Machine Learning Can Predict Rapid Kidney Function Decline
Machine learning tools can identify sickle cell disease (SCD) patients at high risk of progressive kidney disease as early as six months in advance, a study shows.
The study, “Using machine learning to predict rapid decline of kidney function in sickle cell anemia,” was published in the journal eJHaem.
Chronic kidney disease is more prevalent in SCD patients, who experience a faster decline in kidney function compared with the general population. As rapid kidney function decline in patients is associated with increased mortality, identifying those at risk early may help with timely use of preventive interventions.
Machine learning is a computer-based strategy that uses algorithms and statistical models, which learn from experience, to assess relationships between multiple variables, identify patient groups with similar patterns, and make predictions.
In the study, researchers at the University of Tennessee Health Science Center and their colleagues used machine learning tools to predict rapid kidney function decline in adults with SCD.
Kidney function decline, using data extracted from patient medical records, was determined using the estimated glomerular filtration rate (eGFR), a measure of creatine in the blood based on age, body size, and gender.
Creatinine is a metabolic waste product normally filtered by the kidneys. With declining kidney function, creatinine can build up in the blood and, to a lesser extent, in the urine. A normal eGFR is 90 mL per minute per 1.73 meters squared of body size per year (mL/min/1.73 m2 per year) or higher.
The team analyzed two groups of adult patients, making up an internal and external group. The internal group included 236 patients (133 women and 103 men, with a mean age of 31.15 years), who were followed for a mean period of 4.9 years.
In the internal group, rapid kidney function decline — an eGFR loss of 3 mL/min/1.73 m2 per year or greater — occurred in 166 (70.3%) patients. A severe kidney function decline — an eGFR loss of 5 mL/min/1.73 m2 per year or greater — was found in 140 (59.3%) patients.
The external group included 168 patients (86 women and 82 men, with a mean age of 32.5 years), who were followed for a mean period of 7.2 years. Rapid eGFR decline was observed in 145 (86.3%) patients, while a severe decline was seen in 136 (80.9%).
Data used in machine learning analysis included blood creatinine, hemoglobin, immature red blood cell (reticulocyte) count, history of stroke, diabetes, blood pressure, weight, age, sex, eGFR, and medication use.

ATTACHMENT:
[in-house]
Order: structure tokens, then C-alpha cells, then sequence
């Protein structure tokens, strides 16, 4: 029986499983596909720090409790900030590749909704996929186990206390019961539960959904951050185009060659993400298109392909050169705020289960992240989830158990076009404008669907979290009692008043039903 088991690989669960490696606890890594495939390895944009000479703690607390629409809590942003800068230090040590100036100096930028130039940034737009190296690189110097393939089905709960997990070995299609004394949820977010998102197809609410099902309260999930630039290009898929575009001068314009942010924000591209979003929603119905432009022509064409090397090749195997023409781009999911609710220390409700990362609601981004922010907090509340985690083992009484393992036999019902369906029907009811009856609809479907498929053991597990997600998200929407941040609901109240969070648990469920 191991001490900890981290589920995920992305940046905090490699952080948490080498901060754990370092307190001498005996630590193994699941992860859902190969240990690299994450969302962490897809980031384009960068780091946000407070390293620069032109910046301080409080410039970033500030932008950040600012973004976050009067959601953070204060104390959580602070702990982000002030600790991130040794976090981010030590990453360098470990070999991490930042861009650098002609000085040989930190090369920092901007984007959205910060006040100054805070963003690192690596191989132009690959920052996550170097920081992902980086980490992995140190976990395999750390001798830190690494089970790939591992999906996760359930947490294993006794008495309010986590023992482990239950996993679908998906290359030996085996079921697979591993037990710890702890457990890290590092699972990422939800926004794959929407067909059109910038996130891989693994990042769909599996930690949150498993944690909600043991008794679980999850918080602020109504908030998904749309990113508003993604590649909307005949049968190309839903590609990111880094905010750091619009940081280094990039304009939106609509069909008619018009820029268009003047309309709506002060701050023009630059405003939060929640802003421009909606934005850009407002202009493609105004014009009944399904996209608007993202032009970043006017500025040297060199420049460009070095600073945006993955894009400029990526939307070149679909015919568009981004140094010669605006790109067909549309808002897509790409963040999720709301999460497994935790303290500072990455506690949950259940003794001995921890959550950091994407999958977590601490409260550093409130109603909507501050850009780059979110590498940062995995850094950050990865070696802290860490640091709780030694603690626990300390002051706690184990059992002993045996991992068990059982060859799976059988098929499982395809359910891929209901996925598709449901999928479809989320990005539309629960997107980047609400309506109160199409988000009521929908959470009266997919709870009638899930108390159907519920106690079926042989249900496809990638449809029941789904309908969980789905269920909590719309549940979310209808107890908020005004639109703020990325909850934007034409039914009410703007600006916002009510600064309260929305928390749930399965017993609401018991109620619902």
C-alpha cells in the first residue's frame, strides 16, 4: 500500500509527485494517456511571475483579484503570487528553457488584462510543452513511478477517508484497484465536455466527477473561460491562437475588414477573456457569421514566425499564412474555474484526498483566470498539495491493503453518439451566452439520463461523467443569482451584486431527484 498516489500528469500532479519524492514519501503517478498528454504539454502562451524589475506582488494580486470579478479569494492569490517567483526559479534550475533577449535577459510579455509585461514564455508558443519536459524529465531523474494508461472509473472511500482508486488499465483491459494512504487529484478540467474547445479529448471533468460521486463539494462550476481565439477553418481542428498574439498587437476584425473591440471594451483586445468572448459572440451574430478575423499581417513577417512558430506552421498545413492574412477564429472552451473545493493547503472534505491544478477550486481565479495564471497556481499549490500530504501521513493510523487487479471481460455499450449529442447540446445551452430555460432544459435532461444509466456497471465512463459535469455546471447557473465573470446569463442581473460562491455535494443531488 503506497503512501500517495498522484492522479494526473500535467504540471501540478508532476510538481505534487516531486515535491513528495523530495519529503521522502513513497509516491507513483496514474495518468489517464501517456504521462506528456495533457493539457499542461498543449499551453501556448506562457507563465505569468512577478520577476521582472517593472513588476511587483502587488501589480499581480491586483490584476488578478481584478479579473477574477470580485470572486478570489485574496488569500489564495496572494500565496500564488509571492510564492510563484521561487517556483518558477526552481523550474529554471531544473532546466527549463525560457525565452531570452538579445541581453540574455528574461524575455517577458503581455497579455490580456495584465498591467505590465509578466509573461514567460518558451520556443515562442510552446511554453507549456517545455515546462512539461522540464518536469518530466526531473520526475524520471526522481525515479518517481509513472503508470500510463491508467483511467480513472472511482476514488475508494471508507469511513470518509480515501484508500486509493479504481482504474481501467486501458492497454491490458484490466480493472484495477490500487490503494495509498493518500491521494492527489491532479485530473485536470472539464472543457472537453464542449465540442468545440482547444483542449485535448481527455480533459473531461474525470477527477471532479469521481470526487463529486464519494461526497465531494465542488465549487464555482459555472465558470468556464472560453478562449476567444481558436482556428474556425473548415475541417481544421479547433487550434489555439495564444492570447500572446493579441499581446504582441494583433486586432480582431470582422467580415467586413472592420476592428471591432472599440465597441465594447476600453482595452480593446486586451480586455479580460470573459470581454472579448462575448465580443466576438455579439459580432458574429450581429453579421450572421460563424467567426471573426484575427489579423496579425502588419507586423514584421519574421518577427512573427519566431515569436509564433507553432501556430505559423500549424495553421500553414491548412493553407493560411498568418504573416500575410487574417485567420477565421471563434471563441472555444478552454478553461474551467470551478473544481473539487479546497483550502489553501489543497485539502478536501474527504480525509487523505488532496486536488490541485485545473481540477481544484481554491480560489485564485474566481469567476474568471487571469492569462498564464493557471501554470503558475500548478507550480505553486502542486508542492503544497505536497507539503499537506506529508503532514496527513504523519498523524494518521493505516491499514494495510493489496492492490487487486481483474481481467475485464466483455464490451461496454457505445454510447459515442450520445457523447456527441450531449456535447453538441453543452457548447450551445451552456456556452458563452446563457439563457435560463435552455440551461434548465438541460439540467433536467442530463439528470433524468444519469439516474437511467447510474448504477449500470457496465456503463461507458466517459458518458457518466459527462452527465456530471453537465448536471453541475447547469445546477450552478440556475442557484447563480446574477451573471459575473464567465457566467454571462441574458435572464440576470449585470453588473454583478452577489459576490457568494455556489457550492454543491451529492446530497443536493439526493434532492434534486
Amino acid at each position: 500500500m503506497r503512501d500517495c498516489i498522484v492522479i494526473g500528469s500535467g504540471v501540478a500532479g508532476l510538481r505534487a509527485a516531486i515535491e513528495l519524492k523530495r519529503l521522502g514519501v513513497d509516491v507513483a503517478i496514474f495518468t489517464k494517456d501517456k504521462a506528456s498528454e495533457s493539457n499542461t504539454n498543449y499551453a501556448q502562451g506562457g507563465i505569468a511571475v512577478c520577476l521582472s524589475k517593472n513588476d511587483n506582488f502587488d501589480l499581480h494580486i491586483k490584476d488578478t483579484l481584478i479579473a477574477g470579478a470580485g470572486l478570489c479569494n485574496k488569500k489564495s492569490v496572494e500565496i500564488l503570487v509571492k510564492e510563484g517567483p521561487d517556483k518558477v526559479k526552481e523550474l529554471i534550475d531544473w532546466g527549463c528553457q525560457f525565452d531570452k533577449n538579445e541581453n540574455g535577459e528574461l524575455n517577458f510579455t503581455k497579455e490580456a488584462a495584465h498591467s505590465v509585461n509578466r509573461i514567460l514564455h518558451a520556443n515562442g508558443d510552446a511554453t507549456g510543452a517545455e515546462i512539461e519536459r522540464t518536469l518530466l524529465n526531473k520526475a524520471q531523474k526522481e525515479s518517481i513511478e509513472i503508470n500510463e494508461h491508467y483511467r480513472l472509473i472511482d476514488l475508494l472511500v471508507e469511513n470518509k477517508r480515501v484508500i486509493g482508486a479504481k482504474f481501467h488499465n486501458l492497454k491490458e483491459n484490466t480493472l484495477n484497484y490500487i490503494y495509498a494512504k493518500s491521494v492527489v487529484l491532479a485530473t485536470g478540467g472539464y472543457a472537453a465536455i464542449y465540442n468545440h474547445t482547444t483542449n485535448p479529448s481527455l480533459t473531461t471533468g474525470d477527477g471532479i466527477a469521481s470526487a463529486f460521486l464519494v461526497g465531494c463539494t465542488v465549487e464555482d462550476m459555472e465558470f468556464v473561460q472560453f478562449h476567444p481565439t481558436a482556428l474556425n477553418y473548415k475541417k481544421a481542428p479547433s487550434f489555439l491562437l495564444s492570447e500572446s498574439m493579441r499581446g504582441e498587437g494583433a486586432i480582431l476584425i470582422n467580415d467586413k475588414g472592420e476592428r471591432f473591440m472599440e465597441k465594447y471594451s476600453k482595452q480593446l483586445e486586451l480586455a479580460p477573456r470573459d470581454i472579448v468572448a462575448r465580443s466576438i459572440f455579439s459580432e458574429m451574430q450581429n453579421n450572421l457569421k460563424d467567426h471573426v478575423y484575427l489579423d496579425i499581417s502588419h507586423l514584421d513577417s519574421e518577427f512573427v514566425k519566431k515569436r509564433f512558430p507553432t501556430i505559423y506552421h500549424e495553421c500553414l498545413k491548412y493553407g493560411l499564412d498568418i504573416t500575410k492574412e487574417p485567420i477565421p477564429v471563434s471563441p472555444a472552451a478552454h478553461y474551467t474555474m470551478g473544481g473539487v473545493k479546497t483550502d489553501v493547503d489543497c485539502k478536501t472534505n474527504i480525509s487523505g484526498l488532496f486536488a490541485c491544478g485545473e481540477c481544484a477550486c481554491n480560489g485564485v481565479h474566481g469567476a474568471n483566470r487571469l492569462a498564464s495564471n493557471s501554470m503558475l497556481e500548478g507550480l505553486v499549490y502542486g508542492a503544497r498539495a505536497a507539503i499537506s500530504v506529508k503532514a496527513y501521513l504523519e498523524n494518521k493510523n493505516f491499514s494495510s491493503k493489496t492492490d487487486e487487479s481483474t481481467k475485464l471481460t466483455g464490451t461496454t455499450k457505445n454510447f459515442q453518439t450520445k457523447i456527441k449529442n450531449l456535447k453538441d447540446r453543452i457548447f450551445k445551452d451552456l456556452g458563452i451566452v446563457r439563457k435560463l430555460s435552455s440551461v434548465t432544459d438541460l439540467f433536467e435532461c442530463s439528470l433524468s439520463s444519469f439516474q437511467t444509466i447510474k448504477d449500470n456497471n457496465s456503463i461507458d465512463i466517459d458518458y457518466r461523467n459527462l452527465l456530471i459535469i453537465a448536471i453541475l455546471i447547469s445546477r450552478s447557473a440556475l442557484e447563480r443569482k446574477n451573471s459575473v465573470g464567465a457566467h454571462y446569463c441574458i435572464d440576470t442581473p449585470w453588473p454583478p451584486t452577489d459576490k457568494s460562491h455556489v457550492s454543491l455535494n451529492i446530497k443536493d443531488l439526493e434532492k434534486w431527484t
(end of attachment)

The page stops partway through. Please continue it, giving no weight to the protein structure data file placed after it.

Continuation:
Machine learning analysis of the internal group revealed that a rapid decrease in eGFR could be predicted six months in advance, with an 82% sensitivity (the test’s ability to correctly identify patients at risk) and an 80% accuracy (proportion of true results, both true positive and true negative).
Severe eGFR decline was predicted six months in advance with 79% sensitivity and 84% accuracy.
Machine learning tools also predicted a rapid eGFR reduction one year in advance with 53% sensitivity and 70% accuracy. Severe eGFR decline could be estimated with 64% sensitivity and 65% accuracy 12 months in advance.
In participants who had at least two consecutive eGFR measures of 3 mL/min/1.73 m2 or greater, at six months, rapid kidney function decline was estimated with a sensitivity and accuracy of 78%. In these patients, severe kidney function decline could be predicted six months in advance with 77% sensitivity and 81% accuracy.
The model predicted a rapid eGFR reduction one year in advance with 45% sensitivity and 67% accuracy, and a severe decline with 63% sensitivity and 65% accuracy.
The model’s ability to predict a rapid eGFR decrease six months in advance in the external group was similar to the internal group. However, its ability to estimate a severe eGFR decline six months in advance was poorer in the external group compared with the internal group.
After adjusting for disease features, age, initial eGFR, and changes in eGFR six months previously, reticulocyte count and systolic blood pressure were all associated with an eGFR decline of 3 mL/min/1.73 m2 or greater at six months.
Age and eGFR changes in the previous six months strongly predicted severe and rapid eGFR losses greater than 5 mL/min/1.73 m2. Initial eGFR, age, eGFR changes, systolic blood pressure, and blood creatinine levels in the previous 12 months predicted both rapid and severe eGFR decline at 12 months.
“[This] study demonstrates a role for [machine learning] models to predict rapid decline in eGFR,” the researchers wrote. “With the association of rapid eGFR decline with mortality in SCD, [machine learning] may play an important role in identifying patients at high risk for progressive kidney disease as early as 6 months in advance.”
“More studies are required to further evaluate [machine learning] models in SCD‐related kidney disease,” they wrote.